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Jamie Durent: Nairn County’s Covid episode can serve as a timely reminder

Nairn County chairman Donald Matheson at Station Park.
Nairn County chairman Donald Matheson at Station Park.

Donald Matheson took the call in a supermarket car park.

The Nairn County chairman, a plumber and heating engineer by trade, was on a lunch break, relishing the return of supporters to Station Park later on Tuesday evening in a friendly with Caley Thistle.

But then the news came from Ian Finlayson, the club secretary and Covid officer: one of their players had tested positive for coronavirus after experiencing symptoms at work.

Kick-off was only hours away; the game was the first thing to be scrubbed. NHS Highland was alerted and track-and-trace procedures initiated. At that stage, the league opener, a much-anticipated derby with Clach, was still on.

“I couldn’t believe it,” said Matheson, who has been in post for the last four years. “I was grabbing a sandwich for lunch and Ian phoned me, saying how many of the squad had effectively been locked down. I couldn’t speak. I was dumbstruck.

“It’s stealth. You can’t see it, you can’t smell it, you can’t taste it, until it’s too late. I do not think there’s a thing you could do about it.”

Finlayson was the main point of contact. The Highland League was kept informed with last-minute Zoom calls – is there any other way in Covid times?

The worst-case scenario was soon realised two days later when 15 Nairn players were ordered to isolate, effectively rendering their participation in last Saturday’s game impossible.

Discussions with the health authorities, where Nairn laid out the Scottish FA protocols they had been adhering to, brought stumbling blocks.

Finlayson said: “Potentially, the Covid committee (of the Highland League) and the SFA have to liaise better with the health authorities because there’s been a slight clash between the NHS and football.

“We’ve been doing it for weeks with training and friendlies, but they (NHS) didn’t seem to know anything about it until we sent them the protocols. Something has been missed there. But after sitting down and looking at it again, give them their dues they have helped.

“It brought into doubt the training regime we and the rest of the league have implemented from the SFA. They’re going by their rules, we’re going by the SFA rules and it seems nobody’s talked to each other about them. Is it a miscommunication, or somebody just wasn’t aware of it? I don’t know.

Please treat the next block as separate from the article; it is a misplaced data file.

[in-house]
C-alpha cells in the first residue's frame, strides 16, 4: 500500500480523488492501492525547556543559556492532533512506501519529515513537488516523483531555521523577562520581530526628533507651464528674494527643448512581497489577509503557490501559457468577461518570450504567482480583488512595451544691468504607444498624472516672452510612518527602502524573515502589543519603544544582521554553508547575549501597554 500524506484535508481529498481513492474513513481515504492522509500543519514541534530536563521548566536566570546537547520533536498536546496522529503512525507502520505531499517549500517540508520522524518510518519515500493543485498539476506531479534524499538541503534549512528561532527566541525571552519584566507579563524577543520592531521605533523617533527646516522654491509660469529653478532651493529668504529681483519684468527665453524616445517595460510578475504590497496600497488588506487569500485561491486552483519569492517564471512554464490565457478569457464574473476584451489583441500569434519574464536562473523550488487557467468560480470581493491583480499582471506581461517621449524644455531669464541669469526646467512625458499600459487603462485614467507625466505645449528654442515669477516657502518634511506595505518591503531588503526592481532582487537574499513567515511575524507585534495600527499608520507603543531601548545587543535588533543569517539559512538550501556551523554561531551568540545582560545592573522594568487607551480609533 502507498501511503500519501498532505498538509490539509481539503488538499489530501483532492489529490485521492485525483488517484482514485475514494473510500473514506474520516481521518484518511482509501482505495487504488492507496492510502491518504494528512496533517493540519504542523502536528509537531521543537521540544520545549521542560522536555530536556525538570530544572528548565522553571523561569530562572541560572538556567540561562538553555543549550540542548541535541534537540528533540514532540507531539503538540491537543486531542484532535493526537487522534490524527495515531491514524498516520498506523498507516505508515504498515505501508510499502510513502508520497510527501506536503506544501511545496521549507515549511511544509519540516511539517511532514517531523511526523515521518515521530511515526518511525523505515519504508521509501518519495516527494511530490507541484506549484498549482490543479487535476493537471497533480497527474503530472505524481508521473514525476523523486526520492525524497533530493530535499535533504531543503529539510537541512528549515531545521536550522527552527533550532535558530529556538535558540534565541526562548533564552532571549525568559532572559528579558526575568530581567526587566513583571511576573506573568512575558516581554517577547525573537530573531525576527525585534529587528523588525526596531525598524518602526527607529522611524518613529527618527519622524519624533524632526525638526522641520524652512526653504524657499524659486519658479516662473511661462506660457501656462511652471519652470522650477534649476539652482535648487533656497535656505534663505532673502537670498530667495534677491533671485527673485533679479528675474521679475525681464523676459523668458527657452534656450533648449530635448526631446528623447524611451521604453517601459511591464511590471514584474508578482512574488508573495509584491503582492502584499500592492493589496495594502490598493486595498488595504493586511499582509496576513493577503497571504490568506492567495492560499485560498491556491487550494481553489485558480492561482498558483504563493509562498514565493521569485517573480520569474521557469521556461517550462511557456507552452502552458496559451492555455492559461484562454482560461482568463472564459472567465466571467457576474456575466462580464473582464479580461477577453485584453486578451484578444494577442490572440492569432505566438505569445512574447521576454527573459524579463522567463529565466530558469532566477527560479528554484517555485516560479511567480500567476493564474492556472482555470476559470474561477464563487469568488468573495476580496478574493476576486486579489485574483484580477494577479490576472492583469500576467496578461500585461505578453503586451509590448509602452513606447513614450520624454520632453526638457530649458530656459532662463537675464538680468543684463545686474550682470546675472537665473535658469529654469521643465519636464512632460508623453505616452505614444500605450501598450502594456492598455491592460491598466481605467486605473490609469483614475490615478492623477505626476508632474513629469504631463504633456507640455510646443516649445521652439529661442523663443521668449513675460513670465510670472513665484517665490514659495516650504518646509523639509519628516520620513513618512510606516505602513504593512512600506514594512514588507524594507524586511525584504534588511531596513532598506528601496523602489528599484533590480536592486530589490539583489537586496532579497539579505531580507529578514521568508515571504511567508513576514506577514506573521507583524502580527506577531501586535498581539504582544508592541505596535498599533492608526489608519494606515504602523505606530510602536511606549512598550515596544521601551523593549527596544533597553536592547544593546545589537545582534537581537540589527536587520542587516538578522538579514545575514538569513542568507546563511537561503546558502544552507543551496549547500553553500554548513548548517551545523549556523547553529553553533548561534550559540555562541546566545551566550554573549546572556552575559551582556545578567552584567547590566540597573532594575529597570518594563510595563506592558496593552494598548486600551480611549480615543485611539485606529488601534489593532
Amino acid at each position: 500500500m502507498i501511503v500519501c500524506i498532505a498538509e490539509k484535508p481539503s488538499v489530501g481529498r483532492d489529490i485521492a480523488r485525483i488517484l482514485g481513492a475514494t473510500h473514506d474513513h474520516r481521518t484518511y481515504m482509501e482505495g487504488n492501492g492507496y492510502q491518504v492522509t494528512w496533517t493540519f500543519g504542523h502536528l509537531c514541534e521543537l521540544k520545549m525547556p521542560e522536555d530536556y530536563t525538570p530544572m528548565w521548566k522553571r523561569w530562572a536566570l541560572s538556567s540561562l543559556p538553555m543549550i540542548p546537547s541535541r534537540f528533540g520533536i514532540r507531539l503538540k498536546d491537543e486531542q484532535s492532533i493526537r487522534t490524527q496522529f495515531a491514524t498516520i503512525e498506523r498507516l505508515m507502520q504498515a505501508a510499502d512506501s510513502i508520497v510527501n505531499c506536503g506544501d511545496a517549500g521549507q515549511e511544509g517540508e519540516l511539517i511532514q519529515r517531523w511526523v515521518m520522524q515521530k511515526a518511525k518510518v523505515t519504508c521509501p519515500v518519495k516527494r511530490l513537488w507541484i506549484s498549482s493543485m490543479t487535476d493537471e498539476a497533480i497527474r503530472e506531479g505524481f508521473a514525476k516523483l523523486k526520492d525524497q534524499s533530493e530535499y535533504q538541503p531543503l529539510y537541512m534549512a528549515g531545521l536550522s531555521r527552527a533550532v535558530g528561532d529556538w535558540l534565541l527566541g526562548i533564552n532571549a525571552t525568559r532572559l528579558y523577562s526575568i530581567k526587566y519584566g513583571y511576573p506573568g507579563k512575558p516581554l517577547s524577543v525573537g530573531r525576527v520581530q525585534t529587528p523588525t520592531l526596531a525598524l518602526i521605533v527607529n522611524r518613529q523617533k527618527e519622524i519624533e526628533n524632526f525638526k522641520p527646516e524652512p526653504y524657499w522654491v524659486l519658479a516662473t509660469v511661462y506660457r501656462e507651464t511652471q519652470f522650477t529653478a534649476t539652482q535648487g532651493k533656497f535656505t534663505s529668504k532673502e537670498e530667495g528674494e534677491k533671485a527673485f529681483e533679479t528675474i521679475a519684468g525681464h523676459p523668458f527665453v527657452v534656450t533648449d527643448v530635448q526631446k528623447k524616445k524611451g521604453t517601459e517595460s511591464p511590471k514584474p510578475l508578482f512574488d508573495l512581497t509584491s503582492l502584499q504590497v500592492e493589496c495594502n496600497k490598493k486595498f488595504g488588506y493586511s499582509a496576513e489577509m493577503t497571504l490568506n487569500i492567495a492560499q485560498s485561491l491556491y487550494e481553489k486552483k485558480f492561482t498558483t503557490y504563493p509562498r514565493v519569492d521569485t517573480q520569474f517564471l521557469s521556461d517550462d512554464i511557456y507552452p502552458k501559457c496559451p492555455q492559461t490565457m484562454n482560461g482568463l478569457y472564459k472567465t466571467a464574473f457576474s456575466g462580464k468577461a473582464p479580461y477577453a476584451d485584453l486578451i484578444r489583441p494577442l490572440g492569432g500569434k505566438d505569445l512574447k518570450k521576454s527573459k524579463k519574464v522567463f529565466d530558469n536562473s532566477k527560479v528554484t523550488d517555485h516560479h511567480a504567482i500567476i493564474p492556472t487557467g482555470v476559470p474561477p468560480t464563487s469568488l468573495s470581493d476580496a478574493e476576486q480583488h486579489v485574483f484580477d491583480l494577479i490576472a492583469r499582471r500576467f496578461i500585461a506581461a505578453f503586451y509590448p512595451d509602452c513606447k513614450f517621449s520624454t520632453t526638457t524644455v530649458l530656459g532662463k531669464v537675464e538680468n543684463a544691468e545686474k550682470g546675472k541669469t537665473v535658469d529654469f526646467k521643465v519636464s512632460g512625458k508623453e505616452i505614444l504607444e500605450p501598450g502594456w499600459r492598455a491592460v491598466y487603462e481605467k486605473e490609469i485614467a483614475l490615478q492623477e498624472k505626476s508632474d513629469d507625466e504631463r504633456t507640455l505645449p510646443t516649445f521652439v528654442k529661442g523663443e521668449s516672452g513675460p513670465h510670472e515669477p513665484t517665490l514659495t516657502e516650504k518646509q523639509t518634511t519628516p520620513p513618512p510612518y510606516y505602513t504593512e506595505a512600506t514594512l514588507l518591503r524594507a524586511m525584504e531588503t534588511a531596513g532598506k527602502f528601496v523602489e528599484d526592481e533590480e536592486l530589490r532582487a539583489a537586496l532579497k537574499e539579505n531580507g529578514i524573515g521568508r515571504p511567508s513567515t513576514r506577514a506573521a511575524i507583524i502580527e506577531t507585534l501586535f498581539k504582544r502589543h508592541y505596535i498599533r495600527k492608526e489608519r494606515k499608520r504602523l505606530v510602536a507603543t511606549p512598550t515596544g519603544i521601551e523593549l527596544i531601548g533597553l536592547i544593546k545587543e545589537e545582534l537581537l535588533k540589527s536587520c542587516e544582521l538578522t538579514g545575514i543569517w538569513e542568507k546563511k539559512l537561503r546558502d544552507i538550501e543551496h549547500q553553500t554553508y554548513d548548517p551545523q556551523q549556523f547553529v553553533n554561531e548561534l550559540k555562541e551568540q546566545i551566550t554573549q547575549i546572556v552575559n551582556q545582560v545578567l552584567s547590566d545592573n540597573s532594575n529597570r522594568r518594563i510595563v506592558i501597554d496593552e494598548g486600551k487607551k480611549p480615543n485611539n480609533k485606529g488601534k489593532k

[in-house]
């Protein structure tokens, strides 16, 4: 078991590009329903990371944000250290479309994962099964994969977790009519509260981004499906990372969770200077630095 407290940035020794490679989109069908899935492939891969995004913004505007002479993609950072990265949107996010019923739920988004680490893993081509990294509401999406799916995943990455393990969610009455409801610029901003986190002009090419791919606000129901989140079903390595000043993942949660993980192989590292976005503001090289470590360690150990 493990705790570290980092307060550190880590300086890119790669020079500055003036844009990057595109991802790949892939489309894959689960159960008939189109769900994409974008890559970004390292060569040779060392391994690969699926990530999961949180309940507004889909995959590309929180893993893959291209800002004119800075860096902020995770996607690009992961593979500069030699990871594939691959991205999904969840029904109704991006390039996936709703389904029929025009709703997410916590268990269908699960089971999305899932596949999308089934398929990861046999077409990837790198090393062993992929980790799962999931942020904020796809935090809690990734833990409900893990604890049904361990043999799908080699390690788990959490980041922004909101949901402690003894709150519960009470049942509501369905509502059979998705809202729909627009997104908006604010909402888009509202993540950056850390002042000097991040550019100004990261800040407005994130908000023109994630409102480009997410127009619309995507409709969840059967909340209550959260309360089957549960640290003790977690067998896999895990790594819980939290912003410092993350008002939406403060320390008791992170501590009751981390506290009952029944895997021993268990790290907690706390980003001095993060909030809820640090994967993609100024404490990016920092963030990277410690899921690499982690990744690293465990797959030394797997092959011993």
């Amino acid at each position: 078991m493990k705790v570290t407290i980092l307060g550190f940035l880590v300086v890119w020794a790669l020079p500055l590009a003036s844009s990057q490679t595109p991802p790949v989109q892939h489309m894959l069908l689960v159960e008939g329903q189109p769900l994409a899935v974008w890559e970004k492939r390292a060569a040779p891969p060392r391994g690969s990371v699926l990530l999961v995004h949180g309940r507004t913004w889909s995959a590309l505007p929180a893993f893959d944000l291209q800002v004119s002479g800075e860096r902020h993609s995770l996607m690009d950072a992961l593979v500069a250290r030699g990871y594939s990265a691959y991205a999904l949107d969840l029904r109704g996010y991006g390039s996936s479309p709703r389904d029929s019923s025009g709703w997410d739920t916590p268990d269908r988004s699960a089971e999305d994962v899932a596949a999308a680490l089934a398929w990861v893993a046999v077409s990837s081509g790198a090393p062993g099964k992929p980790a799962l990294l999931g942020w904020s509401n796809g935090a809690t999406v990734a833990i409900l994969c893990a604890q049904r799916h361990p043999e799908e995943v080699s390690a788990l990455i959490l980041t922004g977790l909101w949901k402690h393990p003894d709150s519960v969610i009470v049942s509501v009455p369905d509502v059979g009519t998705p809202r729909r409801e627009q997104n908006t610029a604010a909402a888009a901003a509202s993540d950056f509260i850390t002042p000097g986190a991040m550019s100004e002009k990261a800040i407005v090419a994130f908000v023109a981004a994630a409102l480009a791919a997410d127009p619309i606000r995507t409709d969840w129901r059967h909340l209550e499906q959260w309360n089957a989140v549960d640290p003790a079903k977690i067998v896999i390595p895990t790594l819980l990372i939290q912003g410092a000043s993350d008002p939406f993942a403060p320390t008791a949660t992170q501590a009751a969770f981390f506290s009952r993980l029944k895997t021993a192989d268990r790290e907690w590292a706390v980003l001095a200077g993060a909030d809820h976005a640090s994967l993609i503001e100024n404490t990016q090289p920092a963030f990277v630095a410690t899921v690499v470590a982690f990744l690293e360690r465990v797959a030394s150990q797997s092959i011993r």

“We’ve had to ride it out and it’s been particularly stressful for all involved.”

Nairn County were due to start the Highland League season at home to Clachnacuddin on Saturday.

Luigi Capuano, the SFA’s Covid officer, fought the club’s corner. By Friday evening, six of those 15 players, initially identified as close contacts, were freed from their self-isolation after explanations of Nairn’s safeguarding measures were accepted by the NHS.

However, it came too late for the Clach game. Much to the Wee County’s relief, it was postponed rather than the league pushing for the points to be awarded to their rivals from Inverness.

But it was due to be their first league game, with up to 300 spectators present as a result of being in a Level 1 area under Scottish Government restrictions.

At this stage Nairn remain optimistic of having enough players available for the away trip to Keith this coming weekend. But part-time clubs have been given a timely reminder of just how precarious the situation.

Part-time players are not subject to testing, as stated by the SFA’s return to play protocols. Doing so would impose costs on clubs which Matheson says would “run them into the ground.”

But with players existing outwith the sporting bubble, with livelihoods to earn, the chance of them contracting the virus and not knowing it increase. Nairn will almost certainly not be the last club to have a week like this.

Matheson said: “It’s happened to us and we’ve been nailed to the post for it. But no doubt there’ll be more in the coming weeks and months.

“The SFA were good enough to adjust the protocols for the lower-tier teams to get back to football. We’re in a Level 1 area, so there’s less likelihood of someone getting it.

“We’ve almost got the best of both worlds in that respect. But hopefully it makes people aware it’s still out there, it’s still in the Highlands.”

Several players have got themselves tested and, mercifully for them and the club, no more positive tests have been found.

Calls of support have come in from around the league and stress levels have returned towards normal. Matheson has a great deal of gratitude to the Highland League and SFA for their assistance.

He said: “I’ve still got a heap of questions and I’m hopeful of getting answers. What we’ve done, we want to make sure we’ve done right.

“Luigi Capuano at the SFA was quite happy with our protocols and said we’re actually doing more than what’s specified. We’re trying to do more than we need just to cover bases, but we’ve still been sucker-punched out of the blue.

“There’s no blame culture at the club – it’s just very unfortunate circumstances.

“You just don’t know what’s knocking at your door. It didn’t knock for us, it booted it.”

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